23
Brain Sciences Program, Sunnybrook Research Institute, Toronto, ON, Canada. wmcilroy@uwaterloo.ca.
24
Department of Kinesiology, University of Waterloo, Waterloo, ON, Canada. wmcilroy@uwaterloo.ca.
25
Toronto Rehabilitation Institute, University Health Network, Room 11-117, 550 University Avenue, Toronto, ON, M5G 2A2, Canada. george.mochizuki@sunnybrook.ca.
26
Heart and Stroke Foundation Canadian Partnership for Stroke Recovery, Ottawa, ON, Canada. george.mochizuki@sunnybrook.ca.
27
Department of Physical Therapy and Rehabilitation Sciences Institute, University of Toronto, Toronto, ON, Canada. george.mochizuki@sunnybrook.ca.
28
Brain Sciences Program, Sunnybrook Research Institute, Toronto, ON, Canada. george.mochizuki@sunnybrook.ca.

Abstract

BACKGROUND:

Falls are one of the most common medical complications post-stroke. Physical exercise, particularly exercise that challenges balance, reduces the risk of falls among healthy and frail older adults. However, exercise has not proven effective for preventing falls post-stroke. Falls ultimately occur when an individual fails to recover from a loss of balance. Thus, training to specifically improve reactive balance control could prevent falls. Perturbation training aims to improve reactive balance control by repeatedly exposing participants to postural perturbations. There is emerging evidence that perturbation training reduces fall rates among individuals with neurological conditions, such as Parkinson disease. The primary aim of this work is to determine if perturbation-based balance training can reduce occurrence of falls in daily life among individuals with chronic stroke. Secondary objectives are to determine the effect of perturbation training on balance confidence and activity restriction, and functional balance and mobility.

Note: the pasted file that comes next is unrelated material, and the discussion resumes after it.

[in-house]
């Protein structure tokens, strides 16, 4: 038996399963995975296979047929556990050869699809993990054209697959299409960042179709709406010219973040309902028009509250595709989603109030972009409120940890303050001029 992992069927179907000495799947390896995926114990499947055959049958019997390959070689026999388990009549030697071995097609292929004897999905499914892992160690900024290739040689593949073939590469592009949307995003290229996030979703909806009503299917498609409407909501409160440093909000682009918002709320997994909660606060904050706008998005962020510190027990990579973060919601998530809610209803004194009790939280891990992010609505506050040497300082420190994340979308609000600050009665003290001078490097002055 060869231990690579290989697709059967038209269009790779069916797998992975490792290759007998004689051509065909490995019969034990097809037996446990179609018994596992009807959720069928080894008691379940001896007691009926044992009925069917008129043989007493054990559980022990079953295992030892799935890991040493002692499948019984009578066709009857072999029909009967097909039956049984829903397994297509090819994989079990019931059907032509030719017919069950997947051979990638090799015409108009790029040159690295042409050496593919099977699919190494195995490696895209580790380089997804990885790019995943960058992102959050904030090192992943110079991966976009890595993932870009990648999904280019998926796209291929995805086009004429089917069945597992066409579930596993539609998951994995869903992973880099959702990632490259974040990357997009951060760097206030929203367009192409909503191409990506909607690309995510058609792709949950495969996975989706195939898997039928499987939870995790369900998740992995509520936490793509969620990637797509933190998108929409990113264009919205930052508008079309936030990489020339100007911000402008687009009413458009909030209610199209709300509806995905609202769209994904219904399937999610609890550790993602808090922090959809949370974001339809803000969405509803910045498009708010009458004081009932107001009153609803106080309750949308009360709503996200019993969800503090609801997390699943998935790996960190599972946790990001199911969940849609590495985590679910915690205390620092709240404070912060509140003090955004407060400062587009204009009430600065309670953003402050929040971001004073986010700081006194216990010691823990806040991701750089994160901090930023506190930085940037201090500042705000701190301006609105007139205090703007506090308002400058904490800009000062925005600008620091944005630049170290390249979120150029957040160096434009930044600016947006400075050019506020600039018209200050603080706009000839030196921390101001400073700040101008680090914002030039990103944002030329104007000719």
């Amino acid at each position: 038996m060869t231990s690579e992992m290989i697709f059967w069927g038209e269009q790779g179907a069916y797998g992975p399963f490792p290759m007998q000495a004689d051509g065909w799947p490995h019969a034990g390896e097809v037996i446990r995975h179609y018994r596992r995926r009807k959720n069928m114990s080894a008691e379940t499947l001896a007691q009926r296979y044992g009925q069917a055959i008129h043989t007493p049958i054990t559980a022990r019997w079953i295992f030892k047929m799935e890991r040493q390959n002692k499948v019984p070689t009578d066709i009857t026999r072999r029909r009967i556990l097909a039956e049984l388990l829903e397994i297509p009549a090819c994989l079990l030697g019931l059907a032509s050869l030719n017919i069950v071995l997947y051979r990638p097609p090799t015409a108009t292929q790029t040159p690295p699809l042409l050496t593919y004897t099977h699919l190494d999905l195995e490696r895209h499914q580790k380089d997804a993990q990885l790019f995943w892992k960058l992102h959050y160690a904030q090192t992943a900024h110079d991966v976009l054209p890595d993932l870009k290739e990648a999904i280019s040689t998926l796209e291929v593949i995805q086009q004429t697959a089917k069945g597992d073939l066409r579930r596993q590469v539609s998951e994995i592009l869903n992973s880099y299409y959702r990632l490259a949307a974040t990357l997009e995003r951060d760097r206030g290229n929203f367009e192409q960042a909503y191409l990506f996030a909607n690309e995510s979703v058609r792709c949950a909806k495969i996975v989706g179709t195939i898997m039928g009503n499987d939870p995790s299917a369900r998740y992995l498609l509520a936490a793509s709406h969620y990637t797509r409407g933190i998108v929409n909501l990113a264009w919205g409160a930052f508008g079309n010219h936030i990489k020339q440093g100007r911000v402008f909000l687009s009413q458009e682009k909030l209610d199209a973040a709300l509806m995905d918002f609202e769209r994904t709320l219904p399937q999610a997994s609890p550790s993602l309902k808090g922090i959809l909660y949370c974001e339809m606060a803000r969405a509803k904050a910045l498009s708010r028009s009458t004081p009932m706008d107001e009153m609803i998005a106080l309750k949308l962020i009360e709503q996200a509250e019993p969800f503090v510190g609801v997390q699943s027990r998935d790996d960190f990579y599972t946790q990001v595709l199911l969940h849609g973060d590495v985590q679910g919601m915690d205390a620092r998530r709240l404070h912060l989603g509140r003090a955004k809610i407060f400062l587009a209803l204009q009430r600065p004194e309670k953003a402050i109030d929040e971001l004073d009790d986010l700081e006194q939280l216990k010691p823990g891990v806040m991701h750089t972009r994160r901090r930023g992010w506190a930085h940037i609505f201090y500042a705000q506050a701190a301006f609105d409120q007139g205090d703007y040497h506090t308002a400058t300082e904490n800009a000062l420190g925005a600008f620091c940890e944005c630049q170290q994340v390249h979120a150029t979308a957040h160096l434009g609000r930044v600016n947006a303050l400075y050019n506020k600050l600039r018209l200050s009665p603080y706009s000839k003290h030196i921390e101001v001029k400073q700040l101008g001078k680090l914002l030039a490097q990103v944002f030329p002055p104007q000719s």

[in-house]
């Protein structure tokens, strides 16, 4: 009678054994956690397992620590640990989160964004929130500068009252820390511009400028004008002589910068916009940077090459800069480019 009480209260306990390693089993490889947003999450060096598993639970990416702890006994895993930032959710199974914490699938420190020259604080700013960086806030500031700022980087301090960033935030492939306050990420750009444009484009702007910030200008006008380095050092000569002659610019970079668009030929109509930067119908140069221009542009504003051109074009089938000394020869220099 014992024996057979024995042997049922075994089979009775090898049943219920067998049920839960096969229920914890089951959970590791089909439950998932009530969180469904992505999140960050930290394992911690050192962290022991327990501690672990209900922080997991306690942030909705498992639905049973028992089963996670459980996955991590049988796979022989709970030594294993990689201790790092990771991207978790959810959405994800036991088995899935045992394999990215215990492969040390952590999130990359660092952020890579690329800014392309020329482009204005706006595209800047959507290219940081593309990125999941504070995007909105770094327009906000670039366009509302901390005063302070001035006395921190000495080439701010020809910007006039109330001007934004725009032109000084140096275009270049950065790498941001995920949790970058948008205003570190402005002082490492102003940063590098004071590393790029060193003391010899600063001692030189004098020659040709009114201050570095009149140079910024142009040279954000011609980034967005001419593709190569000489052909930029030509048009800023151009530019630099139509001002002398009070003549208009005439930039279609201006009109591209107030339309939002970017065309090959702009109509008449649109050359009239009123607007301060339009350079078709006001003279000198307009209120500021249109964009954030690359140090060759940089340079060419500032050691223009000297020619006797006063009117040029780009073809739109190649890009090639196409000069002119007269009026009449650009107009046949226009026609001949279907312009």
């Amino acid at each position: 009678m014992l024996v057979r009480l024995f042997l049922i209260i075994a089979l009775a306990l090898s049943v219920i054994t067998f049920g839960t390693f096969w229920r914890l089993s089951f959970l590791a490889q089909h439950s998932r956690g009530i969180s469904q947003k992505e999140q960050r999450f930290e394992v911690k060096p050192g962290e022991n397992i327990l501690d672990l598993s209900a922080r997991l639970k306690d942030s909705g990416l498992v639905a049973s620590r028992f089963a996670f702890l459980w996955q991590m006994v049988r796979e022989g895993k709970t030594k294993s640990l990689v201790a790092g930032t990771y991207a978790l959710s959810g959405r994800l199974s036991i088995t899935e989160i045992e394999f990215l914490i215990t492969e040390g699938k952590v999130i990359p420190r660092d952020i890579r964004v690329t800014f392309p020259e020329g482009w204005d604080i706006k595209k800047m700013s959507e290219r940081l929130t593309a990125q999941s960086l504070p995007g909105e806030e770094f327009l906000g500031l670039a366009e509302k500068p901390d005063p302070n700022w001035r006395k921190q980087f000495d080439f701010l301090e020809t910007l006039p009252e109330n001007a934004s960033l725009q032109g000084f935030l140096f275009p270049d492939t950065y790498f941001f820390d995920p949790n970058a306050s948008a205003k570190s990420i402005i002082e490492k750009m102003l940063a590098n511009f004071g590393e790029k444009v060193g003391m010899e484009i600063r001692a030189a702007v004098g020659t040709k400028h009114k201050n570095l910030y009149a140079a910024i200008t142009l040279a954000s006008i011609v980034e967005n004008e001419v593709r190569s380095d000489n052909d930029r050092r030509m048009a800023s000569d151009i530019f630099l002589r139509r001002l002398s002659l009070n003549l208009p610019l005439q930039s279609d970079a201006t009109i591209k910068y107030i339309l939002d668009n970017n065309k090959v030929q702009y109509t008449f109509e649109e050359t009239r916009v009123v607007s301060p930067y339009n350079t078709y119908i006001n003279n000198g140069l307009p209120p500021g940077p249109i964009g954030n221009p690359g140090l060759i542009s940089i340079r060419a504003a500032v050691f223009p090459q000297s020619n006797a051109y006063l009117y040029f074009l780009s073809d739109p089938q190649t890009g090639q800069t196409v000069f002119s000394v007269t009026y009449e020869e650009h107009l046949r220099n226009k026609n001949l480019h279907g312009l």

METHODS/DESIGN:

Individuals with chronic stroke will be recruited. Participants will be randomly assigned to one of two groups: 1) perturbation training, or 2) 'traditional' balance training. Perturbation training will involve both manual perturbations (e.g., a push or pull from a physiotherapist), and rapid voluntary movements to cause a loss of balance. Training will occur twice per week for 6 weeks. Participants will record falls and activity for 12 months following completion of the training program. Standardized clinical tools will be used to assess functional balance and mobility, and balance confidence before and after training.

DISCUSSION:

Falls are a significant problem for those with stroke. Despite the large body of work demonstrating effective interventions, such as exercise, for preventing falls in other populations, there is little evidence for interventions that prevent falls post-stroke. The proposed study will investigate a novel and promising intervention: perturbation training. If effective, this training has the potential to not only prevent falls, but to also improve safe independent mobility and engagement in daily activities for those with stroke.

TRIAL REGISTRATION:

Current Controlled Trials: ISRCTN05434601 .

PMID:
26048054
PMCID:
PMC4456796
DOI:
10.1186/s12883-015-0347-8
[Indexed for MEDLINE]
Free PMC Article